The track was already watery from a morning rain. Now the temperature was going up. Puddles formed. Skating grew difficult. And the official canceled the race. Americans protested. They wanted the event postponed. At least that would allow Jaffee a chance at gold. The organizers couldn’t make up their minds. The Norwegians decided to go home, but not before they congratulated Jaffee. There’d been no race and no medals. But they felt he truly had earned gold.
Afterward, Jaffee’s new friend Billy Fiske took him out on the town. The two had little in common. Irving Jaffee grew up in the Bronx. The son of poor Jewish immigrants, he’d barely left New York until now. Fiske came from a wealthy family. He spent winters at expensive ski resorts like St. Moritz, the very place he took up bobsled.
Back then, bobsleds were just flat sleds with a steering wheel. Fiske was the pilot—the driver—for a five-man team. Sixteen-year-old Fiske was the only one with sledding experience. All eyes were on the other American team. But Fiske lived for speed. And he knew the mile-long twisty ice track inside and out. There would be two runs. Whichever team had the fastest combined time would win. Fiske’s team had the best time for the first run, nine-tenths of a second faster than any other sled.
The second run took place on the last day of the Games. Fiske and his team went first. Sled after sled followed. No other team matched their combined time: 3 minutes, 20.5 seconds
There was only one sled left now, US #1. If they went fast enough, they could pull out a win. The sled flew like a bullet around the curves. US #1 did have the quickest time. But it wasn’t fast enough to win. Fiske and his team took gold.
There was no time for a celebration. The closing ceremony was about to begin. An official found Fiske in the crowd and handed him his gold. That was all, and that was fine with Fiske. He wasn’t there for a medal. He was there for speed. Jaffee and Fiske met again at the next Olympics, in 1932. The site: Lake Placid, New York, a tiny upstate town.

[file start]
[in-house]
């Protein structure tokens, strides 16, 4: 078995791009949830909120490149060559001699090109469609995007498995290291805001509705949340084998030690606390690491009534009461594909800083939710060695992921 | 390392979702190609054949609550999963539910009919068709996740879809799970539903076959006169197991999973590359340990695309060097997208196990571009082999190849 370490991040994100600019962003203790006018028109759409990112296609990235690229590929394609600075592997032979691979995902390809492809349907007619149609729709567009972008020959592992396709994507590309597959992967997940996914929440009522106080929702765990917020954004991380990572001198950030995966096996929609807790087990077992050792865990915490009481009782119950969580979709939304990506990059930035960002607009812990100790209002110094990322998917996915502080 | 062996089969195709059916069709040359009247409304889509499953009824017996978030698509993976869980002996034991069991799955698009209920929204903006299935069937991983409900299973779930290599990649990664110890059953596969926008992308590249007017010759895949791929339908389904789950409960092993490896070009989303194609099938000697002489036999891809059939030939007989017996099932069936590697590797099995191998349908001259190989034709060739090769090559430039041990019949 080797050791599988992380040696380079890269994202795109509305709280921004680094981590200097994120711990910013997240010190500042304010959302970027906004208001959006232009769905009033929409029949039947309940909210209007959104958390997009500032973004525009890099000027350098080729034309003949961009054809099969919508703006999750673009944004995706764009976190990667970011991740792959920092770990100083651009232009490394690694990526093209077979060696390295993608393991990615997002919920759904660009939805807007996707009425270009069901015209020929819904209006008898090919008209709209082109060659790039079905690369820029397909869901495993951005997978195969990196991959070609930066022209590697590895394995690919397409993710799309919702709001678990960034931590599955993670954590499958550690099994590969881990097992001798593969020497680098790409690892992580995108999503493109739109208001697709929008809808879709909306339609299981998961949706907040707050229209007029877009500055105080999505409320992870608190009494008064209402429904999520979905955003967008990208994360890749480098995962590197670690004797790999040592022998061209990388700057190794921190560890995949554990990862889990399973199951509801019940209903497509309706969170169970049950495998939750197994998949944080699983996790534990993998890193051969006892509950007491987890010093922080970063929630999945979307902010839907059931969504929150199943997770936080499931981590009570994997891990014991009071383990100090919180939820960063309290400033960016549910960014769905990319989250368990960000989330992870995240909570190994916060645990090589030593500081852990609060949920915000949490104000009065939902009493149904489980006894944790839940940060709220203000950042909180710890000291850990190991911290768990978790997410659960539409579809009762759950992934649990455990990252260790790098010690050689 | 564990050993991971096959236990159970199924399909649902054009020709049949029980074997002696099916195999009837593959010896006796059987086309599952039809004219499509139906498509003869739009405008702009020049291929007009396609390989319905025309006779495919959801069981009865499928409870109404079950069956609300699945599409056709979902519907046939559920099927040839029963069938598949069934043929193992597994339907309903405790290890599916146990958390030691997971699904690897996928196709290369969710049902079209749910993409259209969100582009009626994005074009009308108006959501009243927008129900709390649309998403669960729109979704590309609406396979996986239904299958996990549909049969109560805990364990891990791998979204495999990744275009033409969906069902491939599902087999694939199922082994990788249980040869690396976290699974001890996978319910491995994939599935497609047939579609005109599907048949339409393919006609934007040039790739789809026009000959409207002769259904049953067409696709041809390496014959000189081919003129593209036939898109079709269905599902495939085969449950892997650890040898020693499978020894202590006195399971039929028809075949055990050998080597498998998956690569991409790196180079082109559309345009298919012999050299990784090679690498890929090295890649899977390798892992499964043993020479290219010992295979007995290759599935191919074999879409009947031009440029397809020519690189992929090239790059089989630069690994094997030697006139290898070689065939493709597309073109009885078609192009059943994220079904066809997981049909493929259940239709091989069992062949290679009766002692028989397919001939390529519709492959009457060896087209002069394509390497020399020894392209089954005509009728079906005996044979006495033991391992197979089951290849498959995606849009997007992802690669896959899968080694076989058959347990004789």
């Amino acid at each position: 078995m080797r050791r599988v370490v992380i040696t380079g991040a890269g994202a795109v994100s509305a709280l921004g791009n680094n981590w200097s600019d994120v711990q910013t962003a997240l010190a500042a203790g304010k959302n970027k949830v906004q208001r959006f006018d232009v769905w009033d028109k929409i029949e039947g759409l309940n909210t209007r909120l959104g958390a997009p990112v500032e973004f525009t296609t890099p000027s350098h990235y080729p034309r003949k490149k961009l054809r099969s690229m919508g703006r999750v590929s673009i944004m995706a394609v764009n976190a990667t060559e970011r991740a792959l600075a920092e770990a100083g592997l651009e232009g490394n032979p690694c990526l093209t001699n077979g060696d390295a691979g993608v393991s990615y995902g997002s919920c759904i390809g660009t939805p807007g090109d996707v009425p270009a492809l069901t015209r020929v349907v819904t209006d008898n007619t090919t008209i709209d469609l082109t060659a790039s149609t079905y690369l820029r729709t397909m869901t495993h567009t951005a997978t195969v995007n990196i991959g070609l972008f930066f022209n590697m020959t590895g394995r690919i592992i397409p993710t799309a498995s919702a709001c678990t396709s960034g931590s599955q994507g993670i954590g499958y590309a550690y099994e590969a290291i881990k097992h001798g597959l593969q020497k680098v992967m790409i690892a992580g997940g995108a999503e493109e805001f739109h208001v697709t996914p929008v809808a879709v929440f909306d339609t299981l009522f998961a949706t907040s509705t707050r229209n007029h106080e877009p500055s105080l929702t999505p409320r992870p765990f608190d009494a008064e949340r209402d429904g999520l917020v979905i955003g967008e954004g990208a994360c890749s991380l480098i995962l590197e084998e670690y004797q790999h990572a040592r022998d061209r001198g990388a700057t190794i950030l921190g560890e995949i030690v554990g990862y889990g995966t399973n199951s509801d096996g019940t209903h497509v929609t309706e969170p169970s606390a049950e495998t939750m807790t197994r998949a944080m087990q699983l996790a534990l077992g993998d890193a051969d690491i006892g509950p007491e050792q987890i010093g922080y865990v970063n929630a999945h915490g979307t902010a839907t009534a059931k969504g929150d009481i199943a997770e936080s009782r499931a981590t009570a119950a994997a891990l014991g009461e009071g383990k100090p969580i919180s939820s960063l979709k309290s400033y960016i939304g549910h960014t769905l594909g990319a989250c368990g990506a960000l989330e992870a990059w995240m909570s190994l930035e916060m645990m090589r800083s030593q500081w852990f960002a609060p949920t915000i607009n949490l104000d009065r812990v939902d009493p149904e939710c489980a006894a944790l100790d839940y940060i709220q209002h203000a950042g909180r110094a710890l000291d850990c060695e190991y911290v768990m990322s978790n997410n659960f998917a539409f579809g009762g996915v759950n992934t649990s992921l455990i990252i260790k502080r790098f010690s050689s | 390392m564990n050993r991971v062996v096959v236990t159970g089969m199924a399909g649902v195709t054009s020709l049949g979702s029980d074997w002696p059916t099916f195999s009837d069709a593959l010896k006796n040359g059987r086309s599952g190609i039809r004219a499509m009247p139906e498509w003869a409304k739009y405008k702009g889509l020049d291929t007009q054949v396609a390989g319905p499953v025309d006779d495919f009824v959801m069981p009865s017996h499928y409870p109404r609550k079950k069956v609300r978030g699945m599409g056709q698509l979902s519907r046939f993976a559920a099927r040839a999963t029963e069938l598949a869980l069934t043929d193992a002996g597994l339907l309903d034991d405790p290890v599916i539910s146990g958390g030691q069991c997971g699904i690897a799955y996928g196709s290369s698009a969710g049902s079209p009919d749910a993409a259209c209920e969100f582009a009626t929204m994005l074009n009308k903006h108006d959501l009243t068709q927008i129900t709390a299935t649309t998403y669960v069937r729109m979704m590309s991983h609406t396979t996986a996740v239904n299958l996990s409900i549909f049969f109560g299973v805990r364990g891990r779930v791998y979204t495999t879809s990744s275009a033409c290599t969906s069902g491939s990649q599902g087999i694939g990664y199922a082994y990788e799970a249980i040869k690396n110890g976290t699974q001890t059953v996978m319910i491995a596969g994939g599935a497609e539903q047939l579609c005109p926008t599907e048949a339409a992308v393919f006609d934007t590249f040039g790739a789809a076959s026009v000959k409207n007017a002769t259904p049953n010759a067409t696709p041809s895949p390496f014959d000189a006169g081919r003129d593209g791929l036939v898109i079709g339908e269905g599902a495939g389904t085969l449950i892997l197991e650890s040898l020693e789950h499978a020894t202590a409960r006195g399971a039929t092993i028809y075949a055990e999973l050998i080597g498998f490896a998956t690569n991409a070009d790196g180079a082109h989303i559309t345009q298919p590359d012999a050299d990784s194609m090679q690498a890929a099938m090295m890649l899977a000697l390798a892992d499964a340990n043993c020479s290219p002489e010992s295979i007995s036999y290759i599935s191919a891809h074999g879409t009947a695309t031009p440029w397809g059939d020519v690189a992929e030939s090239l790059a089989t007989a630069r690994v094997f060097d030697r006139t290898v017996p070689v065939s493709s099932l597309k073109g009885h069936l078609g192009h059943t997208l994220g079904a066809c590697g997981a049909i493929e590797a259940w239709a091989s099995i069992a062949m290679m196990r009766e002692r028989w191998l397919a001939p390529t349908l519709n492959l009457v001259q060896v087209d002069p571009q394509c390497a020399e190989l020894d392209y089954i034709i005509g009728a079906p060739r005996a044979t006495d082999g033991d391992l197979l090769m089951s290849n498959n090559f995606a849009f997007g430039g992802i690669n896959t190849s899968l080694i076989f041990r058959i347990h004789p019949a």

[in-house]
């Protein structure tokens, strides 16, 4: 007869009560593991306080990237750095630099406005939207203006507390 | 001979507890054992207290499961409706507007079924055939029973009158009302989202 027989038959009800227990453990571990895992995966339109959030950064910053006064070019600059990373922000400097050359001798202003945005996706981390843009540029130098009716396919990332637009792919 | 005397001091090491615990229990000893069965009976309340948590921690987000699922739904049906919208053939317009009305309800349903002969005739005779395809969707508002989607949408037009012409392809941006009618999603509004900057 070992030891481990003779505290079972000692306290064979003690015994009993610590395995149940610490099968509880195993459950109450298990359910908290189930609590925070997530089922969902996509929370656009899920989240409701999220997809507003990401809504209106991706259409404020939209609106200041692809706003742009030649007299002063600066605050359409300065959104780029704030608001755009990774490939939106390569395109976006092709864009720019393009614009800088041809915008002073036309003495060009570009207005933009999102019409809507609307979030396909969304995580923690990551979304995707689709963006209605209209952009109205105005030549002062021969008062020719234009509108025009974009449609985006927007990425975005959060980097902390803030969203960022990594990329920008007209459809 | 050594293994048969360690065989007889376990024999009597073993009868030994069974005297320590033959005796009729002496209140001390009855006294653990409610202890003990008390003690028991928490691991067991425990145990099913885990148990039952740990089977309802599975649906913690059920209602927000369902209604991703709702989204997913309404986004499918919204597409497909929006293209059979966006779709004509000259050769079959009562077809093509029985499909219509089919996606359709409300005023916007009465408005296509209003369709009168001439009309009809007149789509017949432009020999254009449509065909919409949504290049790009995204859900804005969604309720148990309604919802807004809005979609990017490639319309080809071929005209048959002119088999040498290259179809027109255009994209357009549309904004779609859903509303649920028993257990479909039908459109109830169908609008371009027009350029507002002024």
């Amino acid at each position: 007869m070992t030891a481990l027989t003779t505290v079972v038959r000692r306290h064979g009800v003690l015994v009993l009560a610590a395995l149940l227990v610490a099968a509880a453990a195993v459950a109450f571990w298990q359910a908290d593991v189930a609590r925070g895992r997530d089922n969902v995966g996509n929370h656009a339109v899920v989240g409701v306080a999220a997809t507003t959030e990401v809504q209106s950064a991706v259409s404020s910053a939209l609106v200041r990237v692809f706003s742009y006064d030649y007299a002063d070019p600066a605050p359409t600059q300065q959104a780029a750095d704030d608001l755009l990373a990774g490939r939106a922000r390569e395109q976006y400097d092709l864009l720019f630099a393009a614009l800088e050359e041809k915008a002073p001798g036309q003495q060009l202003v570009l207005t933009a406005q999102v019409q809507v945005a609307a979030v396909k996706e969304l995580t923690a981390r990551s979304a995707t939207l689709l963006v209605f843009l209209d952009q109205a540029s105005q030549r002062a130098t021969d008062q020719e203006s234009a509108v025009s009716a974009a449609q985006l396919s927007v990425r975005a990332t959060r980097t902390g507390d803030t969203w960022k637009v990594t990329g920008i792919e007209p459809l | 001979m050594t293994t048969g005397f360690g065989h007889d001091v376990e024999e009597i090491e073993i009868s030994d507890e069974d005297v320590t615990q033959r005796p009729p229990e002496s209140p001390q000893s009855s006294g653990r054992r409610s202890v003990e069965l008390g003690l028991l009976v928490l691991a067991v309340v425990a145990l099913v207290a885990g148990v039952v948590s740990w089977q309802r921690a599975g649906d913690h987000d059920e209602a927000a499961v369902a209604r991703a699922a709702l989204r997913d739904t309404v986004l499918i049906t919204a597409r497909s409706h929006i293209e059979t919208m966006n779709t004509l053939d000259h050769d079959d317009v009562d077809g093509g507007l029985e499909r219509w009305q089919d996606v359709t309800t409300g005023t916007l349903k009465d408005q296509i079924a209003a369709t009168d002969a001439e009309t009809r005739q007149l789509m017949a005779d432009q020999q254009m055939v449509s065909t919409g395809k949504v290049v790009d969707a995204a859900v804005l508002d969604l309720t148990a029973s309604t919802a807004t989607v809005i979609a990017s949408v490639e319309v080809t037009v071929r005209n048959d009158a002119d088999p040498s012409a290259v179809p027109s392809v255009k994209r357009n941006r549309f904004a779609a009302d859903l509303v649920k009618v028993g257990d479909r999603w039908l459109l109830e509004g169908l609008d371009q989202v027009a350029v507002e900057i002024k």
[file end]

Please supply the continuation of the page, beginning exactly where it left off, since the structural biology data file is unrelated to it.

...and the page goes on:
Would the friends repeat their victories? Chapter 2: The 1930s: Troubled Times
The year 1932 was one of the worst of the Great Depression. Many people were out of work, hungry, and poor. Some countries didn’t have money to send athletes to the Games. Billy Fiske did lead the winning bobsled team again. But he turned down a chance to compete in the next Olympics.
Little by little, Nazi dictator Adolf Hitler had made life in Germany miserable for Jews. His ultimate plan was to murder them, as well as all other Jews in Europe. By the end of World War II, the Nazis succeeded in killing six million Jewish people. Speed skater Jack Shea, a two-time gold medalist, wasn’t Jewish. But he refused to compete at the 1936 Games. “I knew what was going on in Germany and I didn’t like it,” he said later. Irving Jaffee, who had turned professional and wasn’t eligible for the Olympics, wanted the United States to pull out of the Games of 1936 as a protest against Hitler. The United States decided to send a team anyway.
The Games were held in the Bavarian Alps. Hitler allowed only one Jewish athlete from Germany to compete: Rudi Ball, the star hockey player.
But the biggest star at the Games was Sonja Henie.
Henie was a figure skater from Norway. These Games were her fourth Olympics. She was only eleven years old at the first Winter Games, where she came in last in her competition. Henie came from a wealthy family. She had talent, charm, and determination. She traveled around Europe, training with famous coaches.
In 1928 and ’32, she won gold. Henie became the first superstar athlete of the Winter Olympics. Police had to be called when she made appearances, to keep the crowds in order. Henie’s routines were graceful and tough. She added jumps that only men had done before. She boasted, “Most always I win,” and she did. Henie won her third gold medal in ’36, a women’s singles figure-skating record to this day.
Three weeks after the 1936 Winter Olympics ended, German troops marched into a region called the Rhineland. It was the first step toward World War II.
The Olympics wouldn’t be held again for twelve years.